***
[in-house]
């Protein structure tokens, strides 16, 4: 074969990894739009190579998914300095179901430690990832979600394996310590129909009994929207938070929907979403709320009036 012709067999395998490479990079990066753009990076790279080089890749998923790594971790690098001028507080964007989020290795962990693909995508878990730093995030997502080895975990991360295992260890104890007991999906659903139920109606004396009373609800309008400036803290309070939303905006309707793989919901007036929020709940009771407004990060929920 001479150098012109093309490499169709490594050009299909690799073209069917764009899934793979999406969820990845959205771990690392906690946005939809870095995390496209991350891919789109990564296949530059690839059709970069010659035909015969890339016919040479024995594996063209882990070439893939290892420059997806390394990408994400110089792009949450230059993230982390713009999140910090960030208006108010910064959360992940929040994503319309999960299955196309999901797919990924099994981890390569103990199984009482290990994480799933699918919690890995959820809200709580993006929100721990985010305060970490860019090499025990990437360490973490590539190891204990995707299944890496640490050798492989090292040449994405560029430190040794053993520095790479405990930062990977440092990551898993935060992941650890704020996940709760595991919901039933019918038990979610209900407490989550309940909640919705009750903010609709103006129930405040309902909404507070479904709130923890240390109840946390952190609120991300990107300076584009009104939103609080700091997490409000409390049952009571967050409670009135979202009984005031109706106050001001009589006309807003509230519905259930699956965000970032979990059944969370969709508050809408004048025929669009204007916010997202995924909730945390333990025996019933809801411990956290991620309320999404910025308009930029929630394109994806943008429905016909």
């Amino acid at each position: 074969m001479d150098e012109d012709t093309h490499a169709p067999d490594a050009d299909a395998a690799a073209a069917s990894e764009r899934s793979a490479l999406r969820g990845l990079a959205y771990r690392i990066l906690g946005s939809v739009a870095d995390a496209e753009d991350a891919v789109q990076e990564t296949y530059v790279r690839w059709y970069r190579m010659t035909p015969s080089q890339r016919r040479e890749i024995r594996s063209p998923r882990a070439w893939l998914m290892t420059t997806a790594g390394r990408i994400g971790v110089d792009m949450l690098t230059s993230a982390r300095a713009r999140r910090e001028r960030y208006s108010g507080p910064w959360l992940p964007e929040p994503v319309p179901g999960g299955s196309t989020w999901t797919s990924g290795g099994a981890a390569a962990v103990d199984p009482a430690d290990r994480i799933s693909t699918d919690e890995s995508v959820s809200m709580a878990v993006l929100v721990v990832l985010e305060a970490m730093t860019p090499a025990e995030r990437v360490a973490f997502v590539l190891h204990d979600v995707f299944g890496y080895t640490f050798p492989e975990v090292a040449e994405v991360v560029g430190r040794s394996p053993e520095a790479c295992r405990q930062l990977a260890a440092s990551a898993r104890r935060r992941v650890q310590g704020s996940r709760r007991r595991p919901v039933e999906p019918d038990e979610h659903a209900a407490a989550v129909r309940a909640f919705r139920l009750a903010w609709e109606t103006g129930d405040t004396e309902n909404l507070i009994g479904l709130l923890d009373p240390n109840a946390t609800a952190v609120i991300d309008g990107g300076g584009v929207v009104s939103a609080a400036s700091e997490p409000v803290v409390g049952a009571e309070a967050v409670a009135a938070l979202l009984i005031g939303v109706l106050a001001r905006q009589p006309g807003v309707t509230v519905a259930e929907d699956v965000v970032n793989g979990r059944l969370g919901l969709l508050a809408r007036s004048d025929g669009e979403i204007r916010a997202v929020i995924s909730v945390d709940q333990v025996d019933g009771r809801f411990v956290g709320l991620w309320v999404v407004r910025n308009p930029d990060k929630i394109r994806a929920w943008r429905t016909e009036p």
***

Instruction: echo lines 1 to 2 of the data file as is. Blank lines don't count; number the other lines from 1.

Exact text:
[in-house]
């Protein structure tokens, strides 16, 4: 074969990894739009190579998914300095179901430690990832979600394996310590129909009994929207938070929907979403709320009036 012709067999395998490479990079990066753009990076790279080089890749998923790594971790690098001028507080964007989020290795962990693909995508878990730093995030997502080895975990991360295992260890104890007991999906659903139920109606004396009373609800309008400036803290309070939303905006309707793989919901007036929020709940009771407004990060929920 001479150098012109093309490499169709490594050009299909690799073209069917764009899934793979999406969820990845959205771990690392906690946005939809870095995390496209991350891919789109990564296949530059690839059709970069010659035909015969890339016919040479024995594996063209882990070439893939290892420059997806390394990408994400110089792009949450230059993230982390713009999140910090960030208006108010910064959360992940929040994503319309999960299955196309999901797919990924099994981890390569103990199984009482290990994480799933699918919690890995959820809200709580993006929100721990985010305060970490860019090499025990990437360490973490590539190891204990995707299944890496640490050798492989090292040449994405560029430190040794053993520095790479405990930062990977440092990551898993935060992941650890704020996940709760595991919901039933019918038990979610209900407490989550309940909640919705009750903010609709103006129930405040309902909404507070479904709130923890240390109840946390952190609120991300990107300076584009009104939103609080700091997490409000409390049952009571967050409670009135979202009984005031109706106050001001009589006309807003509230519905259930699956965000970032979990059944969370969709508050809408004048025929669009204007916010997202995924909730945390333990025996019933809801411990956290991620309320999404910025308009930029929630394109994806943008429905016909």